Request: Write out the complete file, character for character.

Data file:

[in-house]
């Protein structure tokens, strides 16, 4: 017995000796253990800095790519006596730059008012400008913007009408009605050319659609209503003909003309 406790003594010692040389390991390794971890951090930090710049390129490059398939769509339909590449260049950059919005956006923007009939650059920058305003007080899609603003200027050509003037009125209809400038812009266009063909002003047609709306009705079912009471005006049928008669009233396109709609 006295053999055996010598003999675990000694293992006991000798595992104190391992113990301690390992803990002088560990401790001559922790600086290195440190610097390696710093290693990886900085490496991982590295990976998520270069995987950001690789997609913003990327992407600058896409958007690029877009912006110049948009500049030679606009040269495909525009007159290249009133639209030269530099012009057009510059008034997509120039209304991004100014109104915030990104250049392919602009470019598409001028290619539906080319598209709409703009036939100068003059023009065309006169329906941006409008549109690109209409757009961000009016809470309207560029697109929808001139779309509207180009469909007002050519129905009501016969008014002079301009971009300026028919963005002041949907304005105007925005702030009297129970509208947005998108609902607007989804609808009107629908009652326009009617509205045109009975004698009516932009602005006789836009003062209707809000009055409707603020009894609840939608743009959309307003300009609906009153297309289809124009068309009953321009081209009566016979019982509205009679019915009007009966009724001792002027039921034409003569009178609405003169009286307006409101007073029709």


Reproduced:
[in-house]
């Protein structure tokens, strides 16, 4: 017995000796253990800095790519006596730059008012400008913007009408009605050319659609209503003909003309 406790003594010692040389390991390794971890951090930090710049390129490059398939769509339909590449260049950059919005956006923007009939650059920058305003007080899609603003200027050509003037009125209809400038812009266009063909002003047609709306009705079912009471005006049928008669009233396109709609 006295053999055996010598003999675990000694293992006991000798595992104190391992113990301690390992803990002088560990401790001559922790600086290195440190610097390696710093290693990886900085490496991982590295990976998520270069995987950001690789997609913003990327992407600058896409958007690029877009912006110049948009500049030679606009040269495909525009007159290249009133639209030269530099012009057009510059008034997509120039209304991004100014109104915030990104250049392919602009470019598409001028290619539906080319598209709409703009036939100068003059023009065309006169329906941006409008549109690109209409757009961000009016809470309207560029697109929808001139779309509207180009469909007002050519129905009501016969008014002079301009971009300026028919963005002041949907304005105007925005702030009297129970509208947005998108609902607007989804609808009107629908009652326009009617509205045109009975004698009516932009602005006789836009003062209707809000009055409707603020009894609840939608743009959309307003300009609906009153297309289809124009068309009953321009081209009566016979019982509205009679019915009007009966009724001792002027039921034409003569009178609405003169009286307006409101007073029709």